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Pediatric Health

Understanding Bullying

How parents can help

November 01, 2011
Today, bullying can involve hitting, name-calling and some new forms of harassment through technology, called cyberbullying. Research shows that young people rate bullying as a bigger problem than racism, pressure to have sex, or use of alcohol or drugs. Here's what you can do to help your child deal with bullying—whether he or she is the instigator or the victim.

What is bullying?

Bullying involves inflicting harm on people who aren't able to defend themselves. It can happen anywhere, to boys or girls, in-person, through the Internet or by phone. Bullying can cause long-term harm to both the instigator and the victim, including depression, low self-esteem, poor grades, and increased risk for substance abuse, suicide and murder. It often goes unreported for many reasons, including embarrassment and fear of retaliation.

Types of bullying:

• Physical – hitting, punching, shoving

• Verbal – name-calling, teasing

• Relational – spreading rumors, breaking up friendships, excluding people

• Cyberbullying – bullying that involves the use of technology, such as e-mail, instant messaging, text messaging and social networking sites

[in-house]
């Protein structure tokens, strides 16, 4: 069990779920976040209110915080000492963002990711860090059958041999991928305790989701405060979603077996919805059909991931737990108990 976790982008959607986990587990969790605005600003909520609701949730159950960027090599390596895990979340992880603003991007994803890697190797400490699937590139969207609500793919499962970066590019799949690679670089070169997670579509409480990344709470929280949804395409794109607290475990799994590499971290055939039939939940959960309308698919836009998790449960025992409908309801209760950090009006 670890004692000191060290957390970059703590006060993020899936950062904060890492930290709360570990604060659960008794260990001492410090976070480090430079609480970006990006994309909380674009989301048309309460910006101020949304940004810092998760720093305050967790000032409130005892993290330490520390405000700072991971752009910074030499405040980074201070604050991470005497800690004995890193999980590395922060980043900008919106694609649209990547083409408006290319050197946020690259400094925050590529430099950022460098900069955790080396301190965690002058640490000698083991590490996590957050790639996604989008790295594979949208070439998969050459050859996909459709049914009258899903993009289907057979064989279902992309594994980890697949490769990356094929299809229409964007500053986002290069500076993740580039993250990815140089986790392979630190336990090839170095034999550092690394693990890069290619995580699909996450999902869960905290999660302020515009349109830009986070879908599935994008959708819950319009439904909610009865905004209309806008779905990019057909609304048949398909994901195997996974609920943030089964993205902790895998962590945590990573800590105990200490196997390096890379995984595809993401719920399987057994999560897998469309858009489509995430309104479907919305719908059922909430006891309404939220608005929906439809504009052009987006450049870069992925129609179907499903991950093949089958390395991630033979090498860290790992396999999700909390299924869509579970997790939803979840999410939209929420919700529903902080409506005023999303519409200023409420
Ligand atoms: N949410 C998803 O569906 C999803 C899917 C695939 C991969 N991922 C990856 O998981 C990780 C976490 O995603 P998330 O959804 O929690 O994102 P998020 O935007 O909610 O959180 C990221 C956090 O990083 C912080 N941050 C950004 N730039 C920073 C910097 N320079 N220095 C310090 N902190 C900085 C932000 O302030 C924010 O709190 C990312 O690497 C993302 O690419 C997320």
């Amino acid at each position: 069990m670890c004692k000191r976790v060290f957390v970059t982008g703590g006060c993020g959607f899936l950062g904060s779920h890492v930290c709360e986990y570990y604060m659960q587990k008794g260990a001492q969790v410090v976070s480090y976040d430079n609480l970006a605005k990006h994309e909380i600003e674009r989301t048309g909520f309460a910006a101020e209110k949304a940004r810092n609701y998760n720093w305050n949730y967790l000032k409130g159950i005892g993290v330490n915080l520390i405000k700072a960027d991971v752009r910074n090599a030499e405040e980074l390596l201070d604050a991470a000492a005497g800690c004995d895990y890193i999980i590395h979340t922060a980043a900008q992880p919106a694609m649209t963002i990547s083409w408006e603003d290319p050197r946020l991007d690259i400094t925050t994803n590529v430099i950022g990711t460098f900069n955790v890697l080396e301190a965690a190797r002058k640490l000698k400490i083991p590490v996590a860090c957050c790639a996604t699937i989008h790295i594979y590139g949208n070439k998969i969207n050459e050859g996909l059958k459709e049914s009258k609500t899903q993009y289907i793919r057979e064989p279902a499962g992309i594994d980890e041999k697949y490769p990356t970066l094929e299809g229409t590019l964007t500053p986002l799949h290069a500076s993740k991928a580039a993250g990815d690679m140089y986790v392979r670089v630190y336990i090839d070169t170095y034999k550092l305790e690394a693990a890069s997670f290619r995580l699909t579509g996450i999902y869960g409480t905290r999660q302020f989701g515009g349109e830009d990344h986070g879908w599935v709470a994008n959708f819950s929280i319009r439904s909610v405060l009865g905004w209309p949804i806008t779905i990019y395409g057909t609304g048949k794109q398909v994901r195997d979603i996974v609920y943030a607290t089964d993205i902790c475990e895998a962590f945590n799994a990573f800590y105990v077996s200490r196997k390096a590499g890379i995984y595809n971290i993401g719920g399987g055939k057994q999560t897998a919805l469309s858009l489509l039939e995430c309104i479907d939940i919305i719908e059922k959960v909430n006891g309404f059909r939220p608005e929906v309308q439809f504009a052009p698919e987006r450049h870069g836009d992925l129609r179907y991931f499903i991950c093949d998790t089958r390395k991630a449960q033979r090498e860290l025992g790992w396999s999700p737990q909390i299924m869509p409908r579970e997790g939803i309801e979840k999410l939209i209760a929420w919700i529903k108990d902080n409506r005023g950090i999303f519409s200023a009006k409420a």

How you can help

When children are involved in bullying, it is important for you to take action. Here are some steps from www.stopbullying.gov you should consider if your child is being bullied:

• Talk with your child and express your concern; assure your child that you want to help.

• Reinforce that bullying is wrong and not their fault; recognize their courage to come forward.

• Ask what they think can be done to help stop the bullying and reassure them that the situation can probably be handled privately.

• Document ongoing bullying.

• Help your child develop ways for handling future situations.

• Be persistent and patient, the situation may not be resolved immediately.

• Watch for other problems that could result from bullying.

• Discuss the situation with your child's teacher or school counselor.

• If needed, get help for your child from Healthcare professionals.

• Talk regularly with your child and school staff.

If you think your child may be bullying others, here are some things you can do:

• Find out your child's version of the situation.

• Reinforce that bullying is serious and won't be tolerated.

• Remind them of your rules and expectations of behavior.

• Carefully monitor your child's activities, including when they are online or texting.

• Make sure you know your child's friends and how they spend time together.

• Encourage him or her to get involved in social activities.

• Work with your child's school to ensure the bullying does not happen again.

• Talk with a school counselor or health professional to provide your child with additional help.

More resources are available at www.stopbullying.gov.

For more information, visit www.RileyHospital.org.

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Dr. Emily Scott, pediatric hospitalist, Riley Hospital for Children at Indiana University Health

Tags: In This Issue, Health, Kids, Parenting, Tweens & Teens

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